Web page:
court, referring to this part of the amendment, observed, 'that it should be read
as a substantial and independent clause;' and that it was 'a prohibition to the
courts of the United States to re-examine any facts tried by a jury in any other
manner.' The history of the amendment confirms this view.3 He further
observed that 'the only modes known to the common law to re-examine such
facts was the granting of a new trial by the court where the issue was tried, or
the award of a venire facias de novo, by the appellate court, for some error of
law that had intervened in the proceedings.'

Another argument mainly relied upon against this construction is that the ten
amendments proposed by Congress, and adopted by the States, are limitations
upon the powers of the Federal government, and not upon the States; and we
are referred to the cases of Barron v. The Mayor and City Council of
Baltimore;4 Lessee of Livingston v. Moore and others;5 Twitchell v. The
Commonwealth,6 as authorities for the position. This is admitted, and it follows
that the seventh amendment could not be invoked in a State court to prohibit it
from re-examining, on a writ of error, facts that had been tried by a jury in the
court below. But this would seem to be the only consequence deducible from
these cases or from the principles they assert. They have no pertinent, much
less authoritative, application to the question in hand. That question is not
whether the limitation in the amendment has any effect as to the powers of an
appellate State court, but what is its effect upon the powers of the Federal
appellate court? Is the limitation confined to cases of writs of error to the
inferior Federal courts, or does it not also apply to writs of error to State courts
in cases involving Federal questions? The latter is the precise question for our
determination. Now, it will be admitted that the amendment, in terms, makes
no such discrimination. They are: 'and no fact tried by a jury shall be otherwise
re-examined in any court of the United States than according to the rules of the

common law.' It is admitted that the clause applies to the appellate powers of
the Supreme Court of the United States in all common law cases coming up
from an inferior Federal court, and also to the Circuit Court in like cases, in the
exercise of its appellate powers. And why not, as it respects the exercise of
these powers in cases of Federal cognizance coming up from a State court? The
terms of the amendment are general, and contain no qualification in respect to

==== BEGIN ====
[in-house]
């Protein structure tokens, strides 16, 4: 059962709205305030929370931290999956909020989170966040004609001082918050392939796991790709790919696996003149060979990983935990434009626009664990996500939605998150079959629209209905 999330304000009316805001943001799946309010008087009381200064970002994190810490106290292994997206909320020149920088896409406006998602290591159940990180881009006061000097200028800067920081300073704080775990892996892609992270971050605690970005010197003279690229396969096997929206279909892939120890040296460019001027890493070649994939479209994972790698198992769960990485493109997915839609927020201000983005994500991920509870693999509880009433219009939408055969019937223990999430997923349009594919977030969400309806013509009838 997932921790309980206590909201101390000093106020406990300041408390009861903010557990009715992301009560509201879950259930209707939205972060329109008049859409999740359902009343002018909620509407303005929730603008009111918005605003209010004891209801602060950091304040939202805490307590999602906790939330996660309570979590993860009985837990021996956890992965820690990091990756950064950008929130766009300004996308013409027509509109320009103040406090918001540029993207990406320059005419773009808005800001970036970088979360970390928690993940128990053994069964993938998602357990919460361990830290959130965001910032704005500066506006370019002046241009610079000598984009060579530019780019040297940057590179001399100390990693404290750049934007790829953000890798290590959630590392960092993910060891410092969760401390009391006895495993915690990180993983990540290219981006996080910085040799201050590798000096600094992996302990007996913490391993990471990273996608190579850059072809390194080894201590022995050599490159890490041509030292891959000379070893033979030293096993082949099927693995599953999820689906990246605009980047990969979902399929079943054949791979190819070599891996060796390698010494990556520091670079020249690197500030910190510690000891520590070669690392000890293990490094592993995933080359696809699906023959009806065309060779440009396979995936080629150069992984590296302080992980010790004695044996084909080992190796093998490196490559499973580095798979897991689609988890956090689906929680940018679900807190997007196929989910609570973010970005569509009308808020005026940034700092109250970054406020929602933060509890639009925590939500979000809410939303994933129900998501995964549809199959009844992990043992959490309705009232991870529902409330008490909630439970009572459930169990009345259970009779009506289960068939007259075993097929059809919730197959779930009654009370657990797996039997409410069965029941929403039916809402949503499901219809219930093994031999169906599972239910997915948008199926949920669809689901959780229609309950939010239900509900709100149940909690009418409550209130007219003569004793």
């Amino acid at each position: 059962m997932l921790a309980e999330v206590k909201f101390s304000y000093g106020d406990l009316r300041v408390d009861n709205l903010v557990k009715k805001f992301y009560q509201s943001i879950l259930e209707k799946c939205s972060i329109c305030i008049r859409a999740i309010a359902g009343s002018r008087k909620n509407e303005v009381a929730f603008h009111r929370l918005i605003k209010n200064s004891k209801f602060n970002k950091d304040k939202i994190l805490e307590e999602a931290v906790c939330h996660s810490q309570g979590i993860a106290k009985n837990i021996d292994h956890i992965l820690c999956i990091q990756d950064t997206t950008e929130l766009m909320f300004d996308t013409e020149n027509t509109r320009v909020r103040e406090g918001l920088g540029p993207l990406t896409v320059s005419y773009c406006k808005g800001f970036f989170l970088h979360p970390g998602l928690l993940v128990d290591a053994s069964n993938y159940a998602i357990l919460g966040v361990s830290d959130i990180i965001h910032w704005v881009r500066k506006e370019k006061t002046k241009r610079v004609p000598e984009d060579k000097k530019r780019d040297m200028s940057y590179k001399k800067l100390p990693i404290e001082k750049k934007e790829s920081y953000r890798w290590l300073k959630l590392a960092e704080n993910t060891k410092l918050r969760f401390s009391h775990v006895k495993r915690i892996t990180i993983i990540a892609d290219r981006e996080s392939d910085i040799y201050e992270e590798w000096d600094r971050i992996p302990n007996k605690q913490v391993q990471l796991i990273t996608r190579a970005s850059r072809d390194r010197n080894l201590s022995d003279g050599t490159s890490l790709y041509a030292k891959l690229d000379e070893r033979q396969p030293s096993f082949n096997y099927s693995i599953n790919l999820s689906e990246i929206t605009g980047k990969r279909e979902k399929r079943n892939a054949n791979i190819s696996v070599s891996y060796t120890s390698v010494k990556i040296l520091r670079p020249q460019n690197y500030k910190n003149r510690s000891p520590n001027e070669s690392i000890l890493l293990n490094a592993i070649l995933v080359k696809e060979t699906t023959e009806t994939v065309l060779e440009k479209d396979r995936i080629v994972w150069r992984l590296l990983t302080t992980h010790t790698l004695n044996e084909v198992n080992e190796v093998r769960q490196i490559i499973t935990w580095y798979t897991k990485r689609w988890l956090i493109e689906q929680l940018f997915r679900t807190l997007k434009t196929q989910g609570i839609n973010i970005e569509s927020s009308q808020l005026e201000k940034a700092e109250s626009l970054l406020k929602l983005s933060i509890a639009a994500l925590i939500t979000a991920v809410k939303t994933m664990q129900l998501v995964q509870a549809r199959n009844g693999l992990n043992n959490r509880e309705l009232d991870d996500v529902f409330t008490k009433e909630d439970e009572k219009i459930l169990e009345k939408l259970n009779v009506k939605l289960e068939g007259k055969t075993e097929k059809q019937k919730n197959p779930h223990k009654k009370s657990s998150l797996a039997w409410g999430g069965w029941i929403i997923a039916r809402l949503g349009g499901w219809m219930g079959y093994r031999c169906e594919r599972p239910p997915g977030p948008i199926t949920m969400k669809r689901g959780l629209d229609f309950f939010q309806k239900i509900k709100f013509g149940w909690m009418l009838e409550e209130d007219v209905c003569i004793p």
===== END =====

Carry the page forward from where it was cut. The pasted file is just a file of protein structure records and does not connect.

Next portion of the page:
the restriction upon the appellate jurisdiction of the courts, except as to the
class of cases, namely, suits at common law, where the trial has been by jury.
The natural inference is that no other was intended. Its language, upon any
reasonable, if not necessary, interpretation, we think, applies to this entire class,
no matter from what court the case comes, of which congizance can be taken
by the appellate court.
5

It seems to us also that cases of Federal cognizance, coming up from State


courts, are not only within the words, but are also within the reason and policy
of the amendment. They are cases involving questions arising under the
Constitution, the laws of the United States, and treaties, or under some other
Federal authority; and, therefore, are as completely within the exercise of the
judicial power of the United States, as much so as if the cases had been
originally brought in some inferior Federal court. No other cases tried in the
State courts can be brought under the appellate jurisdiction of this court or any
inferior Federal court on which appellate jurisdiction may have been conferred.
The case must be one involving some Federal question, and it is difficult to
perceive any sensible reason for the distinction that is attempted to be made
between the re-examination by the appellate court of a case coming up from an
inferior Federal, and one of the class above mentioned coming up from a State
court. In both instances the cases are to be disposed of by the same system of
laws and by the same judicial tribunal.

Mr. Hamilton, in the 82d number of the Federalist, speaking of the relation that
would subsist between the National and State courts in the instances of
concurrent jurisdiction, observes that the Constitution, in direct terms, gives an
appellate jurisdiction to the Supreme Court in all the enumerated cases of
Federal cognizance in which it is not to have an original one, without a single
expression to confine its operations to the inferior Federal courts. The objects of
appeal, not the tribunals from which it is to be made, are alone contemplated.
From this circumstance, he observes, and from the reason of the thing, it ought
to be construed to extend to the State tribunals. 'The courts of the latter will, of
course, be National auxiliaries to the execution of the laws of the Union, and an
appeal from them will as naturally lie to that tribunal which is destined to unite
and assimilate the principles of National justice and the rules of National
decisions.'

This idea of calling to the aid of the Federal judiciary the State tribunals, by
leaving to them concurrent jurisdiction in which Federal questions might be
involved, with the right of appeal to the Supreme Court, will be found to be